New developer tools and certification program for JBoss
Written by Kay Ewbank   
Thursday, 05 May 2011

Red Hat has announced a certified developer program for JBoss, alongside new developer tools and a cloud-ready, scalable distributed data cache.

The announcements were made at JBoss World, alongside an offer of early registration for North American and European developers. The JBoss Certified Developer (JBCD) program will be based on what Randy Russell, director of certification at Red Hat describes as “a real world, hands-on exam.” To pass the exam candidates will need to create and modify code in a timed setting, which Russell said will mean IT managers will be better able to gauge developer readiness for projects, and will give consulting and IT companies with a clear way of showing technical expertise to potential customers.

Red Hat also said it would offer early registration for access to JBoss Enterprise Application Platform 6. This is due out next year, and according to Red Hat reflects the vision of the future of Java application platforms for both traditional and cloud-based environments. The platform is designed to make it easier to adopt Java Enterprise Edition (EE) 6 technologies, to enable a Platform-as-a-Service (PaaS)-ready platform and to simplify the management of application servers.

Craig Muzilla, Red Hat's vice president and general manager of middleware business, said:

"Our next-generation platform is a major leap forward for application servers in terms of the advances in Java EE specification - including specifications that were heavily influenced and defined by Red Hat - and in the way application servers can be deployed, managed and administered."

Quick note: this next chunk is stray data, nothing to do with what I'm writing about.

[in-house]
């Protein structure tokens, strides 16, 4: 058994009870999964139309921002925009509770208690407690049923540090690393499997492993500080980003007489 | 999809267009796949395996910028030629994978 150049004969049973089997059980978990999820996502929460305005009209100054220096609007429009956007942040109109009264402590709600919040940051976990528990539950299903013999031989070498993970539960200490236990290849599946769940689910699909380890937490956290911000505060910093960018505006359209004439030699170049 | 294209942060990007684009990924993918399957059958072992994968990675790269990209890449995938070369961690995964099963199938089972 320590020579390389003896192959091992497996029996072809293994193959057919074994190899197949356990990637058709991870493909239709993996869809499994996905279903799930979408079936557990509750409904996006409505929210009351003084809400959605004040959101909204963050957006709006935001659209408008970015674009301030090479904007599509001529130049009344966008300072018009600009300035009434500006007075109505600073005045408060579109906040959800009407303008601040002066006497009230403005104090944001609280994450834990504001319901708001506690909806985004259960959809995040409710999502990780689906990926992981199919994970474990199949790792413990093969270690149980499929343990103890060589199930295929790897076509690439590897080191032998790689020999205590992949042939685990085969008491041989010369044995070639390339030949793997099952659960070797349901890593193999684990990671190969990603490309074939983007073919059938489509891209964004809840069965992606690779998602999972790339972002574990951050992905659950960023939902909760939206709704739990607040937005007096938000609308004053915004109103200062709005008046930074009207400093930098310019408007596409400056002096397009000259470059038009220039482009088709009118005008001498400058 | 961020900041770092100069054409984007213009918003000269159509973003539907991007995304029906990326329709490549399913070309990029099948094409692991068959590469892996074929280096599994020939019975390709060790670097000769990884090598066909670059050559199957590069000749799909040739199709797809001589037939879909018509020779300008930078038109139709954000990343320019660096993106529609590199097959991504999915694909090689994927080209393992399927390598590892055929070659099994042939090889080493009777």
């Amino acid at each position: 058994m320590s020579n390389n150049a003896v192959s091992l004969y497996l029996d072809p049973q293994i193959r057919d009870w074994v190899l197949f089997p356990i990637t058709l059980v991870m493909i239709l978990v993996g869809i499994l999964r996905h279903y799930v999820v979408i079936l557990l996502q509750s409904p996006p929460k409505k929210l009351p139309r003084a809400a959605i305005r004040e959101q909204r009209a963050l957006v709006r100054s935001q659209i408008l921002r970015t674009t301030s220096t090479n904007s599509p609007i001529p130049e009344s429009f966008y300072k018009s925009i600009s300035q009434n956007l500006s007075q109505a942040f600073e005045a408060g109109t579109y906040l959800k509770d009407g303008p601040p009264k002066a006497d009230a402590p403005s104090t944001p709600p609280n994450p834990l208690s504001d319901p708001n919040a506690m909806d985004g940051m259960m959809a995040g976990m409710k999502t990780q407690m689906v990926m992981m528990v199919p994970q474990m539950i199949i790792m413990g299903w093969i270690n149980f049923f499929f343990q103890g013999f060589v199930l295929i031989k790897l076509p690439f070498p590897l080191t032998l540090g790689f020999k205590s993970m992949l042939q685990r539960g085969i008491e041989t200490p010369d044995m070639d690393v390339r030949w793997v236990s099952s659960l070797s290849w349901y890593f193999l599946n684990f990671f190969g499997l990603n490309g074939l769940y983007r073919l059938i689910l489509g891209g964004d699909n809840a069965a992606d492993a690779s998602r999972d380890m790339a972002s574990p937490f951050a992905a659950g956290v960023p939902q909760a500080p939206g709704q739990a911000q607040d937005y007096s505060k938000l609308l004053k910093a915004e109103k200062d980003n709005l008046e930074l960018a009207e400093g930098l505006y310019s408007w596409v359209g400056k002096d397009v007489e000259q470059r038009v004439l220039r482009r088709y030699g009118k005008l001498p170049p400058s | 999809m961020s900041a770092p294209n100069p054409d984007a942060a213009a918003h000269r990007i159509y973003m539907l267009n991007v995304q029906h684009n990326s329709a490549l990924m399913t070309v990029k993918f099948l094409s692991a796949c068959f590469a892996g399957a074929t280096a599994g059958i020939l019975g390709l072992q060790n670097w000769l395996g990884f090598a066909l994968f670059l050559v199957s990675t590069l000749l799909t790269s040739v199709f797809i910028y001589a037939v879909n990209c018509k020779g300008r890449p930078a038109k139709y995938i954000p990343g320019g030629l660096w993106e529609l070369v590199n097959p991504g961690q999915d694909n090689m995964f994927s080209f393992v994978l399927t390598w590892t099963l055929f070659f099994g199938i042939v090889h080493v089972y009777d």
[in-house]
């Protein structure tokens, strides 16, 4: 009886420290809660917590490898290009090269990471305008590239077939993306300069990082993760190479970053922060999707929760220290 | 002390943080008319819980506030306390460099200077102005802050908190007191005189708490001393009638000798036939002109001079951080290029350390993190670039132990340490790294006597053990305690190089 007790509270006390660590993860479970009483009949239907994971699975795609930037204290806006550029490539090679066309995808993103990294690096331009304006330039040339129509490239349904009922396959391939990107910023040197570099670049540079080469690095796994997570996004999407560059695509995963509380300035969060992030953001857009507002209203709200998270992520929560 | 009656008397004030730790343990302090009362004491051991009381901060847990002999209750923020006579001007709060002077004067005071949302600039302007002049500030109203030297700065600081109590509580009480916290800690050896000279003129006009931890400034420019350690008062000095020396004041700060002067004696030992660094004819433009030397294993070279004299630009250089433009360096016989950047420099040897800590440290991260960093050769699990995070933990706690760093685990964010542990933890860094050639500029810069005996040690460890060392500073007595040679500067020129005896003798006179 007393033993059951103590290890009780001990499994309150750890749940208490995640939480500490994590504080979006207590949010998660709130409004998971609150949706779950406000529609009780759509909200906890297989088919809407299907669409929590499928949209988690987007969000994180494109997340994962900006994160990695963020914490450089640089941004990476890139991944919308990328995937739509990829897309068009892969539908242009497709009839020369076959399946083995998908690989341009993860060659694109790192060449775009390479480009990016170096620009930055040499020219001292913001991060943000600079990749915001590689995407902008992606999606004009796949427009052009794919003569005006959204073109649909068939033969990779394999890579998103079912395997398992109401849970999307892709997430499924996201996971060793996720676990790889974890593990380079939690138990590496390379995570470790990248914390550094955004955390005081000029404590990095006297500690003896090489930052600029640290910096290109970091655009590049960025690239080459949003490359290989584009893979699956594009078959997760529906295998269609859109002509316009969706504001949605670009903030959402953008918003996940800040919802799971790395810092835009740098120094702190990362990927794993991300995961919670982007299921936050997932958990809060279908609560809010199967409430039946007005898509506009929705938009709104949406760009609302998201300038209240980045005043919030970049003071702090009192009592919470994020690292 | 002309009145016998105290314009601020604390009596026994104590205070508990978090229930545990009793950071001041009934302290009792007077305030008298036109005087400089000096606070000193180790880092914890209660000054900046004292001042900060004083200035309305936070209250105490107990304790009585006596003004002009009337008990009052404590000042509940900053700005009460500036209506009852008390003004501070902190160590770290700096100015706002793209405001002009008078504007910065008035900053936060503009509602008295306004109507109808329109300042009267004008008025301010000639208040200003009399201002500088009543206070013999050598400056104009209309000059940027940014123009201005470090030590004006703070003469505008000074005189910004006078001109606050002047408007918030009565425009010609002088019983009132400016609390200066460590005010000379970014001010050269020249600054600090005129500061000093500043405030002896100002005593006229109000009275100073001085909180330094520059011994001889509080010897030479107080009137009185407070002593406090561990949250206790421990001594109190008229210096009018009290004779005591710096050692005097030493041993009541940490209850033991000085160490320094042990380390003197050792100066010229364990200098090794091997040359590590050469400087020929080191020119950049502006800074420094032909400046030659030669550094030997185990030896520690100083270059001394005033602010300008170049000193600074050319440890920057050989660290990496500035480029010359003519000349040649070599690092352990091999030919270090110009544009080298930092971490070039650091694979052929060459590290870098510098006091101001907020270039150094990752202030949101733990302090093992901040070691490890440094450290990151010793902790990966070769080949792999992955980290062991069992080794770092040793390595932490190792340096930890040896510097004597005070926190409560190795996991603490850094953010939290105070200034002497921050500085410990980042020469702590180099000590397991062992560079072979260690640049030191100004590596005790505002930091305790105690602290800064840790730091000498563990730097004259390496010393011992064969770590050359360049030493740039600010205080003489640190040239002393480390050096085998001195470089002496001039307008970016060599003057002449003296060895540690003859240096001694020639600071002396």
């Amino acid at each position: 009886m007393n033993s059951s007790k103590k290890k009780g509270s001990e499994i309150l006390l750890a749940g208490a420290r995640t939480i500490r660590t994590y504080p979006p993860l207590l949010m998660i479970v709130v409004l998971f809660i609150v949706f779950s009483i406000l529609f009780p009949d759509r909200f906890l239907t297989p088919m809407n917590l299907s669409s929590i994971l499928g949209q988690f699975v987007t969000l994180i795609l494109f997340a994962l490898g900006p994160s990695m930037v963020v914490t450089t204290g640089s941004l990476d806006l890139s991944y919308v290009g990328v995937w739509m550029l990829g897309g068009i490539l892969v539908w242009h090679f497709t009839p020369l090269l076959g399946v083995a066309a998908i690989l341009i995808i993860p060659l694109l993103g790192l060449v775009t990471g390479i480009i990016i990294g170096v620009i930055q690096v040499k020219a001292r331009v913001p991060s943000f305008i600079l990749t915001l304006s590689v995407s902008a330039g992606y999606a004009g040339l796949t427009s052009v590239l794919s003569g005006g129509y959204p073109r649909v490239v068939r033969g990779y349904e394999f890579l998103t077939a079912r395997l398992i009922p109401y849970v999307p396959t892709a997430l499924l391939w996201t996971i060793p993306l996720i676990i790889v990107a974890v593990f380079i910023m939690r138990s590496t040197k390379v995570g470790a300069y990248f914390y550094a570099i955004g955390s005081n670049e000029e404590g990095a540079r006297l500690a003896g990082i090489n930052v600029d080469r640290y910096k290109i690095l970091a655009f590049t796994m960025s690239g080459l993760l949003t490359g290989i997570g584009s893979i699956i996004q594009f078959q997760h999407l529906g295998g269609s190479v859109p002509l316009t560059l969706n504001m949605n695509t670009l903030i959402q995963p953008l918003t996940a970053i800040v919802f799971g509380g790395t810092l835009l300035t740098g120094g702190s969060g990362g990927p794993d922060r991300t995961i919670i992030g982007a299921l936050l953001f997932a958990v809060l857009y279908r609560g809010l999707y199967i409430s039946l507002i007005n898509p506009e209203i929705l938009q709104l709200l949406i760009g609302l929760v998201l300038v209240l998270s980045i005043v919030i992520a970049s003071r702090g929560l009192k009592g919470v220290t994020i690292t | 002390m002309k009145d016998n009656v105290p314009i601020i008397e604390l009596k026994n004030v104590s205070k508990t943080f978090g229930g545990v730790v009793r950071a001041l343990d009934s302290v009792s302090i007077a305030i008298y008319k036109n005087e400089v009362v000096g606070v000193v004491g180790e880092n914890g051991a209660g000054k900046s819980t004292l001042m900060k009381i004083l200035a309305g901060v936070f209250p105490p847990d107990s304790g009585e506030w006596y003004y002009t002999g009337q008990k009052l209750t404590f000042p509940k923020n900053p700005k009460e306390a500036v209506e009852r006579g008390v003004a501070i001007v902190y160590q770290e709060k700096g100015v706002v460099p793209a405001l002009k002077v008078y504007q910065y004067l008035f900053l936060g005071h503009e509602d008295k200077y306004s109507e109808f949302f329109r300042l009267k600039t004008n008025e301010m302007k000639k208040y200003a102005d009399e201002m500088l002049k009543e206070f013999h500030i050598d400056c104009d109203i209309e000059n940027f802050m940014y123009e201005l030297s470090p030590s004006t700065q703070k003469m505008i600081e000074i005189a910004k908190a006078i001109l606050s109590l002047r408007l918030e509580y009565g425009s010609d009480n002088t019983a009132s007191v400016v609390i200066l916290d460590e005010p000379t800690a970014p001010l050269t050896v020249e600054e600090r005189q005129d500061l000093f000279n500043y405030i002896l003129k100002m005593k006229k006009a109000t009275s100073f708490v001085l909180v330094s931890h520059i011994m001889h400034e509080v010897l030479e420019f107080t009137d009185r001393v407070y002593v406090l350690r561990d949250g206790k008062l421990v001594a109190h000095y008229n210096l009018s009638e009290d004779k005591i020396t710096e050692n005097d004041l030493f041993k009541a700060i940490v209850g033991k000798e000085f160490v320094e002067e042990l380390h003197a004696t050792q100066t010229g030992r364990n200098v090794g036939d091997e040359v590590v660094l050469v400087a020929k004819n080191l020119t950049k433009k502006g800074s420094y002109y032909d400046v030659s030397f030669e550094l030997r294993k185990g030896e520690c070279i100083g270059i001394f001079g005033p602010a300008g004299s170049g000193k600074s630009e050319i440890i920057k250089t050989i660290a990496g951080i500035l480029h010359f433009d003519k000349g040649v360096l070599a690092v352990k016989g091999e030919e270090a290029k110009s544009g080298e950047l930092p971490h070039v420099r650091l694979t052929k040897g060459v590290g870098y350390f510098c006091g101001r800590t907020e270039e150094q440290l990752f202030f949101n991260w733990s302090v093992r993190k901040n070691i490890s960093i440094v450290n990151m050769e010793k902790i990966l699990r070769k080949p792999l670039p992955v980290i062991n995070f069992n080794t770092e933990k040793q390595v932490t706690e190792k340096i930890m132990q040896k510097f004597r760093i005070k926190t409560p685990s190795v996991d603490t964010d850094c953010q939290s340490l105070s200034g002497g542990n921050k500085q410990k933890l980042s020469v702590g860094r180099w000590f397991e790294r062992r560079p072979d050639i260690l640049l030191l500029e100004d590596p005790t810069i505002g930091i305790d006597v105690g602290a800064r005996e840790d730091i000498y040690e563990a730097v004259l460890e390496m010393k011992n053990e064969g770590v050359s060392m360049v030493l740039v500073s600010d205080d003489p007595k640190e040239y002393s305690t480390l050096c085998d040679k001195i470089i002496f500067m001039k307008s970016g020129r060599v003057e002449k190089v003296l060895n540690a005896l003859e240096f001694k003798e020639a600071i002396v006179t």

Another development announced at the Red Hat Summit was the launch of JBoss Enterprise Data Grid 6, a cloud-ready, scalable distributed data cache. This is designed to ease the load on database servers, reduce response times in applications, and provide additional failure resilience.

The Data Grid is based on the JBoss Community project, Infinispan, and makes use of some of the concepts from NoSQL, according to Red Hat. Muzilla said that data grids are an inherently scalable offering for increasing throughput, resilience, and lowering response times of the data tier:

"From clustering to vertical scaling and positioning, data grids present an opportunity for significant cost advantages over other data-scaling approaches.”


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Last Updated ( Thursday, 05 May 2011 )